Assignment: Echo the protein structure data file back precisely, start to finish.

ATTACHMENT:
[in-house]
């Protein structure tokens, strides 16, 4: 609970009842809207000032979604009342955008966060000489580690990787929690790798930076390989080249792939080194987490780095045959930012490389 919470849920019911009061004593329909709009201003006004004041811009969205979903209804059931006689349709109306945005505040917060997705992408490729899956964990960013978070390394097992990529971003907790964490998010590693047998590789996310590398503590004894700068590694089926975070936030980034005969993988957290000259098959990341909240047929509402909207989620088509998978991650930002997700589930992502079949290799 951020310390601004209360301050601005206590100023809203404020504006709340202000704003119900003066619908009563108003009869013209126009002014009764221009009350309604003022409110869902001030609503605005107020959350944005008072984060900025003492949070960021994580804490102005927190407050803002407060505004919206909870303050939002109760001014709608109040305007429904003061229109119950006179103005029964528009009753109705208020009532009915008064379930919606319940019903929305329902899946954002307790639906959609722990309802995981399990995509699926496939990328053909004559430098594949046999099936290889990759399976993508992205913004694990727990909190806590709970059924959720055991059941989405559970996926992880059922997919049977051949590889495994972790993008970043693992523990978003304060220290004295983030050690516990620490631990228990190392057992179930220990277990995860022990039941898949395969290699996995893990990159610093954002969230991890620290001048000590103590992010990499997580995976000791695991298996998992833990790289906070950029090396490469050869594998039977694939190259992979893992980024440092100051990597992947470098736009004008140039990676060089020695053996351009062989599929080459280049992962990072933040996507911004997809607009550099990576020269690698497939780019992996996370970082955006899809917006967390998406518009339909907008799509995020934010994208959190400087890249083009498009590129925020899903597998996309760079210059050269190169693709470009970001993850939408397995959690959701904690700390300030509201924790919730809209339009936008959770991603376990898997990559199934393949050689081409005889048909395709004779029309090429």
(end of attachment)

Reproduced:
[in-house]
């Protein structure tokens, strides 16, 4: 609970009842809207000032979604009342955008966060000489580690990787929690790798930076390989080249792939080194987490780095045959930012490389 919470849920019911009061004593329909709009201003006004004041811009969205979903209804059931006689349709109306945005505040917060997705992408490729899956964990960013978070390394097992990529971003907790964490998010590693047998590789996310590398503590004894700068590694089926975070936030980034005969993988957290000259098959990341909240047929509402909207989620088509998978991650930002997700589930992502079949290799 951020310390601004209360301050601005206590100023809203404020504006709340202000704003119900003066619908009563108003009869013209126009002014009764221009009350309604003022409110869902001030609503605005107020959350944005008072984060900025003492949070960021994580804490102005927190407050803002407060505004919206909870303050939002109760001014709608109040305007429904003061229109119950006179103005029964528009009753109705208020009532009915008064379930919606319940019903929305329902899946954002307790639906959609722990309802995981399990995509699926496939990328053909004559430098594949046999099936290889990759399976993508992205913004694990727990909190806590709970059924959720055991059941989405559970996926992880059922997919049977051949590889495994972790993008970043693992523990978003304060220290004295983030050690516990620490631990228990190392057992179930220990277990995860022990039941898949395969290699996995893990990159610093954002969230991890620290001048000590103590992010990499997580995976000791695991298996998992833990790289906070950029090396490469050869594998039977694939190259992979893992980024440092100051990597992947470098736009004008140039990676060089020695053996351009062989599929080459280049992962990072933040996507911004997809607009550099990576020269690698497939780019992996996370970082955006899809917006967390998406518009339909907008799509995020934010994208959190400087890249083009498009590129925020899903597998996309760079210059050269190169693709470009970001993850939408397995959690959701904690700390300030509201924790919730809209339009936008959770991603376990898997990559199934393949050689081409005889048909395709004779029309090429």